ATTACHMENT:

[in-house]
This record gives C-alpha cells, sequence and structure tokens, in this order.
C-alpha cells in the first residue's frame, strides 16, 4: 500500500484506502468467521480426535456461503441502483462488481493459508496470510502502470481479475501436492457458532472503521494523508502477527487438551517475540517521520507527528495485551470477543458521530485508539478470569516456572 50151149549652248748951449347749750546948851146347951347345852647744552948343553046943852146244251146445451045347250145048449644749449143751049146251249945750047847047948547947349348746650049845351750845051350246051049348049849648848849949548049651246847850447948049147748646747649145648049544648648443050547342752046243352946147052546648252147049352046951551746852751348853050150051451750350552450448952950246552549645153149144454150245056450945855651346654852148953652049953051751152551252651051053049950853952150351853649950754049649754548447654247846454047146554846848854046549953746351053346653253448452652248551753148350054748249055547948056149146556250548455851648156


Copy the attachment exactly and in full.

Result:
[in-house]
This record gives C-alpha cells, sequence and structure tokens, in this order.
C-alpha cells in the first residue's frame, strides 16, 4: 500500500484506502468467521480426535456461503441502483462488481493459508496470510502502470481479475501436492457458532472503521494523508502477527487438551517475540517521520507527528495485551470477543458521530485508539478470569516456572 50151149549652248748951449347749750546948851146347951347345852647744552948343553046943852146244251146445451045347250145048449644749449143751049146251249945750047847047948547947349348746650049845351750845051350246051049348049849648848849949548049651246847850447948049147748646747649145648049544648648443050547342752046243352946147052546648252147049352046951551746852751348853050150051451750350552450448952950246552549645153149144454150245056450945855651346654852148953652049953051751152551252651051053049950853952150351853649950754049649754548447654247846454047146554846848854046549953746351053346653253448452652248551753148350054748249055547948056149146556250548455851648156